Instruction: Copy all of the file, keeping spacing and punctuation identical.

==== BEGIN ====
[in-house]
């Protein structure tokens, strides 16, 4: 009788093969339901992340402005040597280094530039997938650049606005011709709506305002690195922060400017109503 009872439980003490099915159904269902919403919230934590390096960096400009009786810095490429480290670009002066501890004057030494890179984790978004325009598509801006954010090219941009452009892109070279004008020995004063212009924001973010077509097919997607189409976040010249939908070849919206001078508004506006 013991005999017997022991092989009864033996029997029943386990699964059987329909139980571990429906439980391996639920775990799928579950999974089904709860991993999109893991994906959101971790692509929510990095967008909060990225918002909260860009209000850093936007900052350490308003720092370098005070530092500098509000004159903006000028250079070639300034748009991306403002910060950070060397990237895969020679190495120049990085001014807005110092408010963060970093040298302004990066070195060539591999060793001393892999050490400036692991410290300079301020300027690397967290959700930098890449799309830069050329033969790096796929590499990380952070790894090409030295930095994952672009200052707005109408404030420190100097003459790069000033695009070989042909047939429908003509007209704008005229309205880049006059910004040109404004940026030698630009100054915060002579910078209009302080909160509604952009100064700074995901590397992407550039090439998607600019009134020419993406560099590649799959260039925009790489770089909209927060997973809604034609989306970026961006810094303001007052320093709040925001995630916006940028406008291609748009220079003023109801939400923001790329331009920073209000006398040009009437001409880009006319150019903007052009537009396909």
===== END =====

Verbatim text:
[in-house]
């Protein structure tokens, strides 16, 4: 009788093969339901992340402005040597280094530039997938650049606005011709709506305002690195922060400017109503 009872439980003490099915159904269902919403919230934590390096960096400009009786810095490429480290670009002066501890004057030494890179984790978004325009598509801006954010090219941009452009892109070279004008020995004063212009924001973010077509097919997607189409976040010249939908070849919206001078508004506006 013991005999017997022991092989009864033996029997029943386990699964059987329909139980571990429906439980391996639920775990799928579950999974089904709860991993999109893991994906959101971790692509929510990095967008909060990225918002909260860009209000850093936007900052350490308003720092370098005070530092500098509000004159903006000028250079070639300034748009991306403002910060950070060397990237895969020679190495120049990085001014807005110092408010963060970093040298302004990066070195060539591999060793001393892999050490400036692991410290300079301020300027690397967290959700930098890449799309830069050329033969790096796929590499990380952070790894090409030295930095994952672009200052707005109408404030420190100097003459790069000033695009070989042909047939429908003509007209704008005229309205880049006059910004040109404004940026030698630009100054915060002579910078209009302080909160509604952009100064700074995901590397992407550039090439998607600019009134020419993406560099590649799959260039925009790489770089909209927060997973809604034609989306970026961006810094303001007052320093709040925001995630916006940028406008291609748009220079003023109801939400923001790329331009920073209000006398040009009437001409880009006319150019903007052009537009396909």